Estate Planning - Wills
What is a last will and testament?
A will is a formal written document executed voluntarily according to certain requirements and which states how you wish your property to be distributed after your death. There are certain requirements which must be met for a will made in South Dakota to be considered legal.
If there is property to be administered or taxes to be paid, the fact that you have a will does not increase probate expense. A will can, in fact, actually reduce expense by clarifying your intentions. A will can identify the person you wish to be in charge of distributing your estate (the “personal representative”), it can nominate guardians for your surviving minor children, and it can provide for management mechanisms for heirs too young to inherit.
A will is a written document that directs how your property is to be distributed on your death. A will also allows you to name a personal representative and/or a trustee to handle the distribution of your estate according to your wishes. If you have minor children you may also designate the individuals or institution that you wish to serve as guardian(s) of their person and conservator(s) of their estates.
What are the legal requirements for a will?
A will is only valid under certain circumstances. In South Dakota, the following requirements must be met:
The creator of the will (the “testator”) must be at least eighteen (18) years old and of sound mind.
The will must be written.
The will must be signed. Any mark may be sufficient, and you may direct someone to sign for you if you are unable to sign.
The will must be witnessed in accordance with the law. In South Dakota you must have two witnesses who attest to your signature. There is no rule against “interested witnesses” from serving as witnesses. But witnesses must be competent adults.
South Dakota also recognizes “holographic wills”, the material provisions of which are in the testator’s handwriting. Holographic wills must also be signed by the testator.
What is meant by “sound mind”?
To make a valid will, you must be of “sound mind.” This means that you know the contents of your will, sign it voluntarily, and are capable of comprehending the nature and extent of your property, the “natural objects of your bounty,” and the disposition you wish to make of your property at death.
Do I need a will?
Yes. A will is important, regardless of the size of your estate, to insure that your wishes are fulfilled. Many people believe they do not need a will if they own all of their property in joint tenancy with their spouse. However, the last surviving spousal joint tenant's will controls the distribution of the jointly owned property. Also, it is rare for an individual to die without leaving some personal property that could pass under the terms of your will.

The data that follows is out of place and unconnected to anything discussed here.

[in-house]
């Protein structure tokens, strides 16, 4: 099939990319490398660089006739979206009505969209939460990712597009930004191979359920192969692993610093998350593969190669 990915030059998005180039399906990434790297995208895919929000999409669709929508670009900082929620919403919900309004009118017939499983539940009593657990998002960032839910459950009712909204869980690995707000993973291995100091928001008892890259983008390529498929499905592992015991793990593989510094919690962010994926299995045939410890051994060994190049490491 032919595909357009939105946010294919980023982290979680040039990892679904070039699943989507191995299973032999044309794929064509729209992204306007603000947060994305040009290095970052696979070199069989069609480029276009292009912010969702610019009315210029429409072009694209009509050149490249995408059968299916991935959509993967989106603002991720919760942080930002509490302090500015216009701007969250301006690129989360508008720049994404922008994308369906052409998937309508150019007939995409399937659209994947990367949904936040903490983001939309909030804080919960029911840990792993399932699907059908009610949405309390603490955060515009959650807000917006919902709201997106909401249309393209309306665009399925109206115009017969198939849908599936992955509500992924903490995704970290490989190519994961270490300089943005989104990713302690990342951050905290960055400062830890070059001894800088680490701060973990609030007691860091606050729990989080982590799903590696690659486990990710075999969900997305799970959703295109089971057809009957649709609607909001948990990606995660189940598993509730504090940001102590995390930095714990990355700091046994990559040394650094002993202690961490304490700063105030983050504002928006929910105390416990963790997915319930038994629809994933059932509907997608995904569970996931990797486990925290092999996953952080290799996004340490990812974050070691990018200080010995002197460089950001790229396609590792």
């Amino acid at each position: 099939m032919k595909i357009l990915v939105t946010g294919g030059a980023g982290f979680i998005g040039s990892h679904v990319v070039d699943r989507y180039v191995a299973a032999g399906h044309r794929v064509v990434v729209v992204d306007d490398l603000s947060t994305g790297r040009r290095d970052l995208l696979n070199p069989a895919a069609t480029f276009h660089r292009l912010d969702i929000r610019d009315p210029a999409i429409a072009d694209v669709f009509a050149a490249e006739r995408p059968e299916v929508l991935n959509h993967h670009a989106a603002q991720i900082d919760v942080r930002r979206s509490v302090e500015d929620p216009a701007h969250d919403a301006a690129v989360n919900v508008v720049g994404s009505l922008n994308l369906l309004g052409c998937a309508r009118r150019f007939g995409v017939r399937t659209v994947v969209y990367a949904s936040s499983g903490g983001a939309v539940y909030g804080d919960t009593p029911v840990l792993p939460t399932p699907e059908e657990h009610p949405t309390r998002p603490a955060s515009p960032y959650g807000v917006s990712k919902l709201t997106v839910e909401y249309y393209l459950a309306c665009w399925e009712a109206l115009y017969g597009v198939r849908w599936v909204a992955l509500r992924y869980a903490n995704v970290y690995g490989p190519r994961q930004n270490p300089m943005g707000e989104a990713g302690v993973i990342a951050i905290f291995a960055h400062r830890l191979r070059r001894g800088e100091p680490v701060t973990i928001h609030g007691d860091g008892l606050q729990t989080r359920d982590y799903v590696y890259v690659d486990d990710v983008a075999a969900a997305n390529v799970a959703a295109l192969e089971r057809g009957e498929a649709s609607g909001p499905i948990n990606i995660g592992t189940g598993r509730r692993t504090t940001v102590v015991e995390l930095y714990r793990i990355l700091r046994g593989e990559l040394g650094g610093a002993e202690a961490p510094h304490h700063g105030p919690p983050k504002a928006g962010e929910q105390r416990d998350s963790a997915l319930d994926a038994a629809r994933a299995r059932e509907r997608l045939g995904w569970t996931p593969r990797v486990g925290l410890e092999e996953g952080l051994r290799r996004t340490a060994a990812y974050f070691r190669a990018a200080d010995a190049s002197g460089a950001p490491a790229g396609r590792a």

Can I disinherit someone from my will?
Generally speaking, you can disinherit anyone you choose. You may dispose of your property in almost any way you wish through a will, but there are some restrictions. Married persons may not completely disinherit their surviving spouse, unless their spouse agrees. Depending on the provisions in the decedent's will for the surviving spouse, the surviving spouse may exercise an option to take an elective share in lieu of the provision made in the will. The amount of the elective share is determined by the length of time the spouse and the decedent were married to each other and the total net worth of both spouses.
If you have children, you are not required to leave them any portion of your estate unless there is an outstanding order of child support. A common misconception is that a person must leave each child at least one dollar. This idea may have evolved from the fact that the failure of a will to make a provision for or "remember" a child results in a presumption that the person making the will merely forgot to include that child. To overcome this presumption, the person making the will might leave: "The sum of one dollar to my son, John." Today, an acceptable alternative provision is simply: "I have intentionally failed to provide for my son, John."
What if I die without a will?
It is not uncommon for someone to die without a will. They may have never signed a will. They may have signed an invalid instrument. Or they may have revoked a valid will prior to their death. Occasionally, someone leaves a valid will, but it fails to give away all of the decedent’s property for some reason. When this occurs, the will governs the distribution of some property and the rest is distributed according to intestacy rules.